Have we scrapped Article 370 of the Constitution?
A government order issued on Friday said the two union territories would come into being on October 31. But the notification hasn’t ended the debate in legal circles on whether the action of government was legal.Updated: Aug 10, 2019 18:56 IST
President Ramnath Kovind has issued the presidential order to end Jammu and Kashmir’s epical status and given his assent to the law bifurcating the state into two union territories. A government order issued on Friday said the two union territories would come into being on October 31. But the notification hasn’t ended the debate in legal circles on whether the action of government was legal.
To understand whether the government acted validly, one must note that the Constitution of India and that of Jammu & Kashmir are distinct from one another. This unique position is a creation of the special status bestowed upon the State of J&K by the Constitution of India to give effect to the Instrument of Accession of the Dogra ruler.
Article 370 provides for “temporary provisions with respect to the State of Jammu and Kashmir”. Article 370(1) (d) further states that the President, with the consultation of the government of the State of Jammu & Kashmir, may by Order, make exceptions and modifications to the provisions of the Constitution that shall apply in relation to that State of Jammu & Kashmir.
This Presidential Order has been issued under Article 370(1)(d) of the Constitution of India and it is this power that was exercised by the President of India through his order C.O. No. 272 to amend Article 367 of the Constitution of Jammu & Kashmir (the interpretation clause), so as to insert a new clause, being Article 367(4)(d) which treats the “Legislative Assembly of the State” for the purpose of Article 370(3), as the “Constituent Assembly of the State”, a body which had otherwise ceased to exist in the late 1950’s.
Clause (3) of Article 370 reads “President may, by public notification, declare that this article shall cease to be operative or shall be operative only with such exceptions and modifications and from such date as he may specify”.
The effect of this legal change is that the State of Jammu and Kashmir, which is currently under President’s rule, would be represented by the Governor as would be the government of Jammu & Kashmir. This effectively means, that, to issue this Order under Article 370(1) (d) of the Constitution of India, only the concurrence of the Governor had to be obtained and the Presidential Order C.O. No. 272 issued by the President with the consultation of the Government of the State of Jammu & Kashmir (represented by the Governor), as noted in it is valid.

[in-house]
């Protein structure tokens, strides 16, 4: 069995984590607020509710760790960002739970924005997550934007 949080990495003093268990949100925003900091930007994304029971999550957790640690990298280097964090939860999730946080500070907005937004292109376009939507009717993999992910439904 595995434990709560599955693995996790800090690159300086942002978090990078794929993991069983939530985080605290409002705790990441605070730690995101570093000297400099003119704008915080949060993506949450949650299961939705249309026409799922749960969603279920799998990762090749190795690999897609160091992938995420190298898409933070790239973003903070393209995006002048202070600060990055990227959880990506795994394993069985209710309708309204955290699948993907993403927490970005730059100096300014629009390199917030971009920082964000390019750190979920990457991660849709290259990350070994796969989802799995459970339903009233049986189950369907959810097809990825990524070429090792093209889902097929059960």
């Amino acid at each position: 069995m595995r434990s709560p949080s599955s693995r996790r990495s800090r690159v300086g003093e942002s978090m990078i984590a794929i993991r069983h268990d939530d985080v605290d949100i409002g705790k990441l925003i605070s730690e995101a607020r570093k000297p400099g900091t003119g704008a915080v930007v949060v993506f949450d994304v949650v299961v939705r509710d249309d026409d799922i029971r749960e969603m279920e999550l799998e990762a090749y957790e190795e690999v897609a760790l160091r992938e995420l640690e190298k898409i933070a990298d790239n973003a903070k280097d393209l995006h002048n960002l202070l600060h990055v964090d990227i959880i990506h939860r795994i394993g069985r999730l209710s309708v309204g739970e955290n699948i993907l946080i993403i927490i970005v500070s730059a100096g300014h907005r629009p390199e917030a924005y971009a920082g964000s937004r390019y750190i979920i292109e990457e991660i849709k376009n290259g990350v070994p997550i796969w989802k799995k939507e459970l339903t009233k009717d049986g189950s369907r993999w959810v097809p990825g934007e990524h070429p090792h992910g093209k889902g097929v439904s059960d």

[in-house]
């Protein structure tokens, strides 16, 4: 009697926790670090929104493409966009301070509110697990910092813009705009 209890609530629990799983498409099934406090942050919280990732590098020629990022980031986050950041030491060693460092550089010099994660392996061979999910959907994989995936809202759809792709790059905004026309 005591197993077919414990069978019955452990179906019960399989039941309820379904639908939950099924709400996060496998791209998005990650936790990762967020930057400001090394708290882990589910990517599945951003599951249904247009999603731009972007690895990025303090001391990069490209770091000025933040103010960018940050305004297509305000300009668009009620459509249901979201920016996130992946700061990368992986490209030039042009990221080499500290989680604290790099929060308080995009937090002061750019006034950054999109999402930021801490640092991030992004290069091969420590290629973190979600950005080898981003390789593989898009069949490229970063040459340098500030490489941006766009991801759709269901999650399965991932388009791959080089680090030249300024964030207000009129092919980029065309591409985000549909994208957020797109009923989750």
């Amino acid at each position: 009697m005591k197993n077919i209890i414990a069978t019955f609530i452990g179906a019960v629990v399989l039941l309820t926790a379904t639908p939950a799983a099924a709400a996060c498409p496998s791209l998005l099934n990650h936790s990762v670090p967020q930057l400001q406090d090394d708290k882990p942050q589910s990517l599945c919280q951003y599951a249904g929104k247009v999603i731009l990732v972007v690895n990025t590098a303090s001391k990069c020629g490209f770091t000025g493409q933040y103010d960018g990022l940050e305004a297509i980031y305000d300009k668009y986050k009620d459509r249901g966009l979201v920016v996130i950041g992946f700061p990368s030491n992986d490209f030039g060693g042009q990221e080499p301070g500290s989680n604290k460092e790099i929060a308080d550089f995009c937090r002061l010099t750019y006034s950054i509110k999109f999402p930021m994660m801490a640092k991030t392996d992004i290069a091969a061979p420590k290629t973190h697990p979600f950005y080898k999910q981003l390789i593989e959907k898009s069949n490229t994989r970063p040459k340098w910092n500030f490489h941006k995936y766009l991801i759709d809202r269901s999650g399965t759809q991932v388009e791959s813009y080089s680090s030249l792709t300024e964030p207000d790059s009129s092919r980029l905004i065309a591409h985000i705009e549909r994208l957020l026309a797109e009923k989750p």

Further the application of the entire Constitution of India to Jammu and Kashmir (as has been done) could only have been done with the “recommendation of the Constituent Assembly of the State”.
The Constituent Assembly of the State of J&K was dissolved in the late 1950s. While recognizing this, the Supreme Court in State Bank of India v. Santosh Gupta has while declaring that Jammu and Kashmir has no sovereignty after joining the Indian Union yet held that the recommendation of the Constitutional Assembly is necessary for the President to act under Article 370(3). Prior to the clarification brought about by the Presidential order C.O. No. 272, treating the Legislature of Jammu And Kashmir as its Constituent Assembly, Article 370(3) was defunct.
Once the Presidential Order C.O. No. 272 clarified that for Article 370(3), “Constituent Assembly of the State” means “Legislative Assembly of the State”, the President could exercise the power under Article 370(3) to “declare that this article shall cease to be operative….” with the recommendation of the Legislative Assembly – currently represented by The Governor. This legally strengthens the Presidential order “to declare that, as from 5th of August, 2019, all clauses of the said article 370 shall cease to be operative except clause (1) thereof”.
Thus the President can be said to have acted in a legal manner, in accordance with Article 370 itself.
Article 370, in fact, has not been abrogated and continues to be a part of the Constitution of India. The President of India has merely done away with the special status previously conferred upon J&K under Article 370, instead of taking the route under Article 368, which requires a two-thirds majority in both houses of Parliament to amend the Constitution of India.
This action of doing away with Jammu and Kashmir’s special status and conversion to a Union Territory and the carving out of Ladakh as a Union Territory, though ostensibly valid is likely to be challenged on claims of federalism and on it being a colourable legislation (the principle that what cannot be done directly, cannot be done indirectly).
What will also arise is whether the Governor represents the will of the people of J&K, so as to justify the mandatory requirement of ‘recommendation with the Constituent/Legislative Assembly’ in its true sense? While the Order and Notification of the President are prima facie legal and constitutional, only time will tell whether they will stand scrutiny of the Court and in what form.
(Samarth Krishan Luthra is practising law at Delhi. He graduated from Amity Law School, IP University in 2018)
First Published: Aug 10, 2019 18:56 IST